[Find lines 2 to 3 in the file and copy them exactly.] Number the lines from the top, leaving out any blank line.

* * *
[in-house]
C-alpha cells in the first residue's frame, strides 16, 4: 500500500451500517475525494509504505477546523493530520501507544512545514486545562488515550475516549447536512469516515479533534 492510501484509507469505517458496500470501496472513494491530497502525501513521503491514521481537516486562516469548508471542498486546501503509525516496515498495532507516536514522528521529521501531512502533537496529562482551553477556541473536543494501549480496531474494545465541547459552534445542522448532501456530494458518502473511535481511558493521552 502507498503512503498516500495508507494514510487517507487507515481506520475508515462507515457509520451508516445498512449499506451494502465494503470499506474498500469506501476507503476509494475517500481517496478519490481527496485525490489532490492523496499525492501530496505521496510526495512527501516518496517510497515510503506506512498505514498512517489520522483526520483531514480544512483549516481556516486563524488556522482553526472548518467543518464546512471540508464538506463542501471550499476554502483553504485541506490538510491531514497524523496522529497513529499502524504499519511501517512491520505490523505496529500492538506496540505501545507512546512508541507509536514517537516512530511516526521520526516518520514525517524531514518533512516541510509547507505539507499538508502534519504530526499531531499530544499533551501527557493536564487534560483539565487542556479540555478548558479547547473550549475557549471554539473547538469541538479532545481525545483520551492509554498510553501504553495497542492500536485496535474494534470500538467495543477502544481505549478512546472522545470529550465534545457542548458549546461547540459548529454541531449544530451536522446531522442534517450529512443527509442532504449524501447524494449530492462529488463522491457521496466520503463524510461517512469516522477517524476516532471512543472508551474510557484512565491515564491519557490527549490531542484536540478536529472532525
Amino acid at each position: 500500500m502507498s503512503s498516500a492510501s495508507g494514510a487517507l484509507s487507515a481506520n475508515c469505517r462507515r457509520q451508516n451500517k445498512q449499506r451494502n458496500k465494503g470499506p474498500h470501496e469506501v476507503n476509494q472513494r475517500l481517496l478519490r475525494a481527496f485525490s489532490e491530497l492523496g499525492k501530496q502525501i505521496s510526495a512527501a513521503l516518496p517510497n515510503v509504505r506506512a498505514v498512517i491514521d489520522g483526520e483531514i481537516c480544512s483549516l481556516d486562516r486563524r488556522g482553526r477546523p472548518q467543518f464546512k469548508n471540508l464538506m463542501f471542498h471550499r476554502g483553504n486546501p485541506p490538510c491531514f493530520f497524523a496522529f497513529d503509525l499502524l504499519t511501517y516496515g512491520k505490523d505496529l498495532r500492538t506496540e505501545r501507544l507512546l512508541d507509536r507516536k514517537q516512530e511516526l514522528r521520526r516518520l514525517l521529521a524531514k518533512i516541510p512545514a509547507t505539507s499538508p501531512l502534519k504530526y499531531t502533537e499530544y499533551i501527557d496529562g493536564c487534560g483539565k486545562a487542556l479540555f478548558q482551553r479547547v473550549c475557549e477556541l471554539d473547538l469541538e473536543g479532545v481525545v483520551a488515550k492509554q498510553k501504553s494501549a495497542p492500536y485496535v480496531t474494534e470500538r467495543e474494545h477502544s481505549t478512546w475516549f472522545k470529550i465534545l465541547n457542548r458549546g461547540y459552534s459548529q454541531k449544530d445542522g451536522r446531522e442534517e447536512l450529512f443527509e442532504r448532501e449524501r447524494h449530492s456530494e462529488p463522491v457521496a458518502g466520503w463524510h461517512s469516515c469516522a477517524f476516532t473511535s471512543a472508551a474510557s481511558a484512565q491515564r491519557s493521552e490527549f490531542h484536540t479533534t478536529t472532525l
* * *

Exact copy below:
C-alpha cells in the first residue's frame, strides 16, 4: 500500500451500517475525494509504505477546523493530520501507544512545514486545562488515550475516549447536512469516515479533534 492510501484509507469505517458496500470501496472513494491530497502525501513521503491514521481537516486562516469548508471542498486546501503509525516496515498495532507516536514522528521529521501531512502533537496529562482551553477556541473536543494501549480496531474494545465541547459552534445542522448532501456530494458518502473511535481511558493521552 502507498503512503498516500495508507494514510487517507487507515481506520475508515462507515457509520451508516445498512449499506451494502465494503470499506474498500469506501476507503476509494475517500481517496478519490481527496485525490489532490492523496499525492501530496505521496510526495512527501516518496517510497515510503506506512498505514498512517489520522483526520483531514480544512483549516481556516486563524488556522482553526472548518467543518464546512471540508464538506463542501471550499476554502483553504485541506490538510491531514497524523496522529497513529499502524504499519511501517512491520505490523505496529500492538506496540505501545507512546512508541507509536514517537516512530511516526521520526516518520514525517524531514518533512516541510509547507505539507499538508502534519504530526499531531499530544499533551501527557493536564487534560483539565487542556479540555478548558479547547473550549475557549471554539473547538469541538479532545481525545483520551492509554498510553501504553495497542492500536485496535474494534470500538467495543477502544481505549478512546472522545470529550465534545457542548458549546461547540459548529454541531449544530451536522446531522442534517450529512443527509442532504449524501447524494449530492462529488463522491457521496466520503463524510461517512469516522477517524476516532471512543472508551474510557484512565491515564491519557490527549490531542484536540478536529472532525
Amino acid at each position: 500500500m502507498s503512503s498516500a492510501s495508507g494514510a487517507l484509507s487507515a481506520n475508515c469505517r462507515r457509520q451508516n451500517k445498512q449499506r451494502n458496500k465494503g470499506p474498500h470501496e469506501v476507503n476509494q472513494r475517500l481517496l478519490r475525494a481527496f485525490s489532490e491530497l492523496g499525492k501530496q502525501i505521496s510526495a512527501a513521503l516518496p517510497n515510503v509504505r506506512a498505514v498512517i491514521d489520522g483526520e483531514i481537516c480544512s483549516l481556516d486562516r486563524r488556522g482553526r477546523p472548518q467543518f464546512k469548508n471540508l464538506m463542501f471542498h471550499r476554502g483553504n486546501p485541506p490538510c491531514f493530520f497524523a496522529f497513529d503509525l499502524l504499519t511501517y516496515g512491520k505490523d505496529l498495532r500492538t506496540e505501545r501507544l507512546l512508541d507509536r507516536k514517537q516512530e511516526l514522528r521520526r516518520l514525517l521529521a524531514k518533512i516541510p512545514a509547507t505539507s499538508p501531512l502534519k504530526y499531531t502533537e499530544y499533551i501527557d496529562g493536564c487534560g483539565k486545562a487542556l479540555f478548558q482551553r479547547v473550549c475557549e477556541l471554539d473547538l469541538e473536543g479532545v481525545v483520551a488515550k492509554q498510553k501504553s494501549a495497542p492500536y485496535v480496531t474494534e470500538r467495543e474494545h477502544s481505549t478512546w475516549f472522545k470529550i465534545l465541547n457542548r458549546g461547540y459552534s459548529q454541531k449544530d445542522g451536522r446531522e442534517e447536512l450529512f443527509e442532504r448532501e449524501r447524494h449530492s456530494e462529488p463522491v457521496a458518502g466520503w463524510h461517512s469516515c469516522a477517524f476516532t473511535s471512543a472508551a474510557s481511558a484512565q491515564r491519557s493521552e490527549f490531542h484536540t479533534t478536529t472532525l